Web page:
Caldara, Antonio, important Italian composer; b. Venice, c. 1670; d. Vienna, Dec. 28, 1736. He was a choirboy under Giovanni Legrenzi at San Marco in Venice, where he received training in composition, viola da gamba, cello, and keyboard playing. In 1699 he became maestro di cappella da chiesa a dal teatro to the Duke of Mantua, where he had the opportunity to hone his skills as a dramatic composer. In 1708 he went to Rome, where his Lenten oratorio IImartirio di S. Caterina was given at the palace of Cardinal Ottoboni. Following a sojourn in Spain, where his II più bel nome (Barcelona, Aug. 2, 1708) was the first Italian opera to be performed in that country, he returned to Rome as maestro di cappella to prince Rusopoli. During this time, Caldara’s Venetian style was refined to embrace galant modes of expression. In 1716 he was called to Vienna to serve as vice-Kapellmeister under Fux at the court, where he concentrated much of his compositional energies on the creation of operas. His style was further refined to a greater use of contrapuntal writing. Caldara was a prolific composer of vocal music, producing some 3, 400 works, with his historical significance resting mainly upon his contributions to the development of opera and oratorio.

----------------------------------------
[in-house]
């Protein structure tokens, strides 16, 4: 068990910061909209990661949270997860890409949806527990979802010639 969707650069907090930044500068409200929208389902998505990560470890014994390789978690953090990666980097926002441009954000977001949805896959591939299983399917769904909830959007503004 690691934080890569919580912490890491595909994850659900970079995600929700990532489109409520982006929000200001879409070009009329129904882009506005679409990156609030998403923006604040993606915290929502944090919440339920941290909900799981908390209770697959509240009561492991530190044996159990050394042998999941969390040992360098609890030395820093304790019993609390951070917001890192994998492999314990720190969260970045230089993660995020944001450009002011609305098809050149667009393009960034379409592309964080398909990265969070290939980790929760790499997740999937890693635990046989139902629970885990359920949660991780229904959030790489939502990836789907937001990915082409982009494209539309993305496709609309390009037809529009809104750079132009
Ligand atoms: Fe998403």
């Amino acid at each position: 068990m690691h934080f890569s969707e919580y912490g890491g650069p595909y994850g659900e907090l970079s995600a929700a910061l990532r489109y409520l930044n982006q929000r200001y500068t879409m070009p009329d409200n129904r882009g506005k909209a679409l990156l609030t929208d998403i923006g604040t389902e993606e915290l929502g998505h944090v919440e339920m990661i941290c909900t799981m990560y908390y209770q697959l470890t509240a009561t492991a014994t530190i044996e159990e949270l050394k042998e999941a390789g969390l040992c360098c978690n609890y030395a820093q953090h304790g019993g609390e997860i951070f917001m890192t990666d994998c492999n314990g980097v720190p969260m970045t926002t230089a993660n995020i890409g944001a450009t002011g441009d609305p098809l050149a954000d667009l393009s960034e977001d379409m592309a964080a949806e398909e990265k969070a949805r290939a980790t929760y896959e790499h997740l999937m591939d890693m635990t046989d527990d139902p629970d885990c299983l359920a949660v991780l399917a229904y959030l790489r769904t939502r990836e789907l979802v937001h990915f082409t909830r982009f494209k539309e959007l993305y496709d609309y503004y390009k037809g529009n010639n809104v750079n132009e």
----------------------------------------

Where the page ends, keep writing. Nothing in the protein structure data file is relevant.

DRAMATIC: (all are drammi per musica and were 1st perf. in Vienna unless otherwise given): LArgene, trattenimento per musica (Venice, 1689); II Tirsi, drama pastorale (Venice, 1696; in collaboration with others); La promessa serbata al primo (Venice, 1697); L’ingratitudine gastigata (Venice, 698?); L’oracolo in sogno (Mantua, June 6, 1699; Act 2 by A. Quintavalle and Act 3 by CF. Pollarolo); La Partenope (Mantua, May 1701; rev. Ferrara, May 1709); Opera pastorale (Manuta, 1701; rev. as the drama pastorale La costanza in amor vince l’inganno, Rome, Feb. 9, 1711); Farnace (Venice, 1703); Gli equivoci del sembiante (Casale, 1703); Paride sull’lda, overo Gl’amori di Paride con Enone, favola pastorale (Mantua, 1704); L’Arminio (Genoa, Carnival 1705); II selvaggio eroe, tragicomedia eroico-pastorale (Venice, Nov. 20, 1707); II più bel nome, componimento da camera (Barcelona, Aug. 2, 1708); Sofonisba (Venice, 1708); L’inimico generoso (Bologna, May 11, 1709); II nome più glorioso, componimento da camera (Barcelona, Nov. 4, 1709); L’Atenaide (1709; Act I by A.S. Fiore and Act 3 by Gasparini; rev. as Teodosio ed Endossa, Braunschweig, Sept. 12, 1716; in collaboration with Fux and Gasparini); L’Anagilda, o vero La fede ne’ tradimenti (Rome, Jan. 4, 1711); Giunio Bruto, overo La caduta de’ Tarquinii (1711; not perf.; Act I by CF. Cesarmi and Act 3 by A. Scarlatti); Tito e Berenice (Rome, Carnival 1714); L’Atenaide (Nov. 19, 1714; Act 1 by M.A. Ziani and Act 2 by A. Negri); II giubilo della salza, festa (Salzburg, 1716); II maggior grande, componimento per musica da camera (Oct. 1, 1716); Pipa e Barlafuso, intermezzo (Nov. 19, 1716); Caio Marzio Coriolano (Aug. 28, 1717); II Tiridate, overo La verità nell’inganno (Nov. 11, 1717); Ifigenia in Aulide (Nov. 5, 1718); Sirita (Aug. 21, 1719); Dafne, dramma pastorale (Salzburg, Oct. 4?, 1719); Lucio Papirio dittatore (Nov. 4, 1719); Apollo in cielo, componimento da camera (Nov. 4, 1720); Psiche, componimento da camera (Nov. 19, 1720; in collaboration with Fux); Gli eccessi dell’infedeltà (Salzburg, 1720); L’inganno tradito dall’amore (Salzburg, 1720); // germanico Marte (Salzburg, Oct. 4, 1721); Ormisda, re di Persia (Nov. 4, 1721); Nitocri (Aug. 30, 1722); Camaide, imperatore della China, overo Li figliuoli rivali del padre (Salzburg, Oct. 4?, 1722); Scipione nelle Spagne (Nov. 4, 1722); La contesa de’ numi, servigio di camera (Prague, Oct. I, 1723); La concordia de’ pianetti, componimento teatrale (Nov. 19, 1723); Euristeo (May 16, 1724); Andromaca (Aug. 28, 1724); Giangiur, imperatore del Mogol (Nov. 4, 1724); II finto Policare, tragicommedia per musica (Salzburg, 1724); Semiramide in Ascalone (Aug. 28, 1725); Astarto (Salzburg, Oct. 4, 1725); II Venceslao (Nov. 4, 1725); Amalasunta (Jaromërice?, 1726); I due dittatori (Nov. 4, 1726); L’Etearco (Slzburg, 1726); Don Chisciotte in corte della duchessa, opera serioridicola (Feb. 6, 1727); Imeneo, pastorale (Aug. 28, 1727); Ornospade (Nov. 4, 1727); La verità nell’inganno, ossia Arsinoe (Salzburg, Nov. 15, 1727); La forza dell’amicizia, ovvero Pilade ed Oreste (Graz, Aug. 17, 1728; Act 1 by G. Reutter); Amor non ha legge, favola pastorale (Jaromëfice, 1728); Mitridate (Nov. 4, 1728); I disingannati, commedia per musica (Feb. 8, 1729); Enone, pastorale (Aug. 28, 1734); Caio Fabbrizio (Nov. 13, 1729); Sancio Pansa, governatore dell’isola Barattaria, commedia per musica (1730; rev. Jan. 27, 1733); La pazienza di Socrate con due mogli, scherzo drammatico (Jan. 17, 1731; in collaboration with G. Reutter); II Demetrio (Nov. 4, 1731); Livia, festa teatrale (Nov. 19, 1731); L’asilo d’amore, festa teatrale (Linz, Aug. 28, 1732); Adriano in Siria (Nov. 9, 1732); L’olimpiade (Aug. 30, 1733); Demofoonte (Nov. 4, 1733); La clemenza di Tito (Nov. 4, 1734); Le cinesi, componimento drammatico (Carnival 1735); II natale di Minerva Tritonia, festa per musica (Aug. 28, 1735); Scipione Africano il maggiore, festa di camera (Nov. 4, 1735); Achille in Sciro (Feb. 13, 1736); Ciro riconosciuto (Aug. 28, 1736); II Temistocle (Nov. 4, 1736). other: Over 40 oratorios (1697–1735); masses; mass sections; cantatas; motets; Psalms; vespers; hymns; antiphons; canons; madrigals; (12) Suonata a 3 for 2 Violins, Cello, and Organ (Venice, 1693); (12) Suonate da camera for 2 Violins and Basso Continuo (Venice, 1699).